IN THIS ARTICLE
Configuring AWS Credentials
These instructions assume that you have (or will have) administrative access to an AWS account. For more information, see the AWS home page for instructions on creating an account, the AWS account root user guide and Creating your first IAM admin user and user group . If you already have an AWS account, but you do not have administrative access to it, see your AWS account administrator.
The expectation is that, by the end of this guide and its linked resources, you will:
- Understand how to set up AWS credentials for O3DE.
- Understand how to control permissions for AWS users via policies and groups.
- Understand steps to take around team setup.
- Have a sense about how to manage credentials during the development and release/distribution phases of your project.
To set up an individual user , you will need to:
- Create the required IAM user.
- Add any AWS permissions required.
- Export the credentials to the local environment.
To set up credentials for a team , you will need to:
- Set up users and IAM credentials.
- Create user groups.
- Add AWS IAM users to the appropriate user group.
- Add AWS permissions to the user groups.
Once the preceding tasks are complete, users can export their credentials to their local environment.
You will need to provide AWS credentials for users. You can choose between short-term and long-term credentials. Long-term credentials are convenient during the development process. They’re easier to configure, but you need to be careful they are kept secure. Short-term credentials are generally recommended when you distribute your builds to external users because they have a finite lifetime. For more information, refer to the AWS guide on Best practices for managing AWS access keys .
To provision long-term credentials, create an AWS Identity and Access Management (IAM) user with programmatic credentials and follow the section of this guide covering setting up AWS credentials as an individual that user for O3DE. See the general AWS guide on Programmatic access for more information.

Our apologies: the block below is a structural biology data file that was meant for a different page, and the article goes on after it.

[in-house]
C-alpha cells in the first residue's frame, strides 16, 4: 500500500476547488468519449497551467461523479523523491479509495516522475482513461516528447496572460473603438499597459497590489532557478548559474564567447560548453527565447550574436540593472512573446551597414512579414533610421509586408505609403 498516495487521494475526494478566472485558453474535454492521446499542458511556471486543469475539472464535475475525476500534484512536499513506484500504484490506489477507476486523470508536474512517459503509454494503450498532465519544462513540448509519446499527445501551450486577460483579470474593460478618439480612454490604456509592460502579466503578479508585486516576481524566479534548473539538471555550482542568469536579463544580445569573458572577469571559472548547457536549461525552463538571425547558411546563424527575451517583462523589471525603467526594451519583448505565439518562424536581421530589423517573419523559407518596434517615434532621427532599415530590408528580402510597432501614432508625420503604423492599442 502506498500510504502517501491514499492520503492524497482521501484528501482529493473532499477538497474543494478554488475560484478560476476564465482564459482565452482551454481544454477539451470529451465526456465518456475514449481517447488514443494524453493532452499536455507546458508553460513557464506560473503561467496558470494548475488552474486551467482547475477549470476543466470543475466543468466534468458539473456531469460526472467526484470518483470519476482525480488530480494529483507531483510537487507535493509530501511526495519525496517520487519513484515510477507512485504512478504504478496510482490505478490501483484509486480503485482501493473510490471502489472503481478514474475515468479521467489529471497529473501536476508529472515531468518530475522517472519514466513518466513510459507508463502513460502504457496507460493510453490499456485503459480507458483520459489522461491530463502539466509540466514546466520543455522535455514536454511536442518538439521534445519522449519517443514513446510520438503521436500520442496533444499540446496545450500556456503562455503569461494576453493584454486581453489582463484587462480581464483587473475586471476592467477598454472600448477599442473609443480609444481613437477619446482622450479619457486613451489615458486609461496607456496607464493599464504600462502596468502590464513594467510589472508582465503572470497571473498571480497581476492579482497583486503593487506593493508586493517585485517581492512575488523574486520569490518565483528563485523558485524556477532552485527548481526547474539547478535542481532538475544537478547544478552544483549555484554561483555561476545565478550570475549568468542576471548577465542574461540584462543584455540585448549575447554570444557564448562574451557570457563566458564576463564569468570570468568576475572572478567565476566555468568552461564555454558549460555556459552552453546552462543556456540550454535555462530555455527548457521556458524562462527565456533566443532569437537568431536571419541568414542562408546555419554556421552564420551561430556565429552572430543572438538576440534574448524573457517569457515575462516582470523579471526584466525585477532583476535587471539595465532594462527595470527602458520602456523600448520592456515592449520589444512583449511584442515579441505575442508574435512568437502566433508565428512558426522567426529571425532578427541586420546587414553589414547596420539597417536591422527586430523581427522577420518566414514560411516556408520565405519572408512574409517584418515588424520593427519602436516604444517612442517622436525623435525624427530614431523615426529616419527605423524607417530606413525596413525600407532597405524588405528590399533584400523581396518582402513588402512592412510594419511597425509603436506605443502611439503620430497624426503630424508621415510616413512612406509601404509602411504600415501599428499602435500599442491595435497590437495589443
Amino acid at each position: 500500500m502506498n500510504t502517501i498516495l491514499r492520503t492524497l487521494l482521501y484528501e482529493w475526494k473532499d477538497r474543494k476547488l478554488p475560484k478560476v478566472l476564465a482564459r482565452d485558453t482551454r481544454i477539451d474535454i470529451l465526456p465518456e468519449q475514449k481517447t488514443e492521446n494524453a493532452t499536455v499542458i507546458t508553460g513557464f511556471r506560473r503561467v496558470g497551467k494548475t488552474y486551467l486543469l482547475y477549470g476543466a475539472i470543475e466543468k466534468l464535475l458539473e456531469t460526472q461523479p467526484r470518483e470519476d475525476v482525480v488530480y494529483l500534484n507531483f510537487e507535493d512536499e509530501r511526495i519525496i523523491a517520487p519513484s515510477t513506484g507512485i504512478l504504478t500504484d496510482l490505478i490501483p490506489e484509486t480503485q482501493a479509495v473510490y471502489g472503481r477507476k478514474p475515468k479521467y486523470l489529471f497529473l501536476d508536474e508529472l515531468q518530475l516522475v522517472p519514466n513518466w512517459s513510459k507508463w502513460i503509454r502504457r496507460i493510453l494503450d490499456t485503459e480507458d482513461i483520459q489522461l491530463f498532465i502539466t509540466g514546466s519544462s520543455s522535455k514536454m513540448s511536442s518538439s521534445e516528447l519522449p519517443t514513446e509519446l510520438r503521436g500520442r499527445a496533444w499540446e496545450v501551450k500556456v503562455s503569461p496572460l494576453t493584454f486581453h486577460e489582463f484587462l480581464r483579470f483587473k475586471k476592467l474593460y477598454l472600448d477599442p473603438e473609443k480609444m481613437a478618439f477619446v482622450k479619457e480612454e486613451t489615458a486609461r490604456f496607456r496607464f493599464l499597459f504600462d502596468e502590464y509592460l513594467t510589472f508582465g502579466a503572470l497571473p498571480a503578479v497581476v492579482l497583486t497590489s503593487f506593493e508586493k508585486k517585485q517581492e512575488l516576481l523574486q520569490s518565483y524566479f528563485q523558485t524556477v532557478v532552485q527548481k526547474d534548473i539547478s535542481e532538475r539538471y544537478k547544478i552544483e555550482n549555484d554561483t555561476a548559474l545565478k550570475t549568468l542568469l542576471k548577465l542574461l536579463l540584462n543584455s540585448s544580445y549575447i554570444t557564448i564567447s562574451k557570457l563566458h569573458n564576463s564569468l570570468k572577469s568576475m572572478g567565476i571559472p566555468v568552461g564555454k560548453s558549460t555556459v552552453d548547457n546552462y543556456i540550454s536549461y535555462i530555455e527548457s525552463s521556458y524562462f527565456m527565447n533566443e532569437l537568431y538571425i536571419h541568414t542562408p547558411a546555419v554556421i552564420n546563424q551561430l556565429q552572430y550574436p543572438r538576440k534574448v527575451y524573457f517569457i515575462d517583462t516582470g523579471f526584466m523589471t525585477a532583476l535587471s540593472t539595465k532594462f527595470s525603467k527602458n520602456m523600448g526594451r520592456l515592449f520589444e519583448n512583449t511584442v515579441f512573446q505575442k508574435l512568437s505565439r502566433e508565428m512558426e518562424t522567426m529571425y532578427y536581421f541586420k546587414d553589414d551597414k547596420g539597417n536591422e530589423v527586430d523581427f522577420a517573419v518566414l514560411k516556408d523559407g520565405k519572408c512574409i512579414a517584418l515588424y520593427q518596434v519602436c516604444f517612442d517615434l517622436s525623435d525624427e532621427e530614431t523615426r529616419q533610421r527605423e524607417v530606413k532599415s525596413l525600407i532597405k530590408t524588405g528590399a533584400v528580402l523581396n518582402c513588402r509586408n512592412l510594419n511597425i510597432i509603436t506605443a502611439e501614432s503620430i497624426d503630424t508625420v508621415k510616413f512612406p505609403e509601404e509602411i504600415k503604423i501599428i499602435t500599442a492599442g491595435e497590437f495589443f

To provide short-term credentials, use Amazon Cognito or AWS Security Token Service to generate temporary security credentials . The AWSClientAuth Gem provides configuration points for using Amazon Cognito in O3DE.
It is strongly recommend to not use your AWS account root user for day-to-day tasks. Instead, create users or roles in IAM with the required permissions for your use cases. Best practice is to change users' access keys regularly and follow the practice of least-privileges. For more information on managing access keys, see Managing access keys for IAM users in the AWS IAM User Guide.
This section assumes you have an AWS IAM Administrator user set up in your AWS account.
The steps in this guide cover how to use an IAM user with long term programmatic credentials to use in O3DE. If you don’t have IAM access keys configured, use the AWS Console to generate and download new access keys for an existing or new IAM user using the steps shown in the AWS reference guide for Programmatic access .
If you want to use short-term credentials for working with AWS, please see setup information in the AWSClientAuth Gem .
Choose from the following options to set up a user’s AWS credentials for use in O3DE. If you are using named profiles remember to set the profile in the project settings.
O3DE recommends using the
AWS Command Line Interface (CLI) (version 2) to manage the import and configuration of AWS credentials. If you have not configured credentials or a region on your computer, the easiest way to satisfy this requirement is to use the AWS
Using this command you can provide your AWS access key ID, secret access key, and default region manually when prompted.
Alternatively, when you create new access keys for a user, you are given the option to download the keys as a CSV. You can then automatically import them using the AWS
import CLI command (requires AWS CLI version 2):
aws configure import --csv file://credentials.csv
This will create a named profile based on the name of the IAM user in your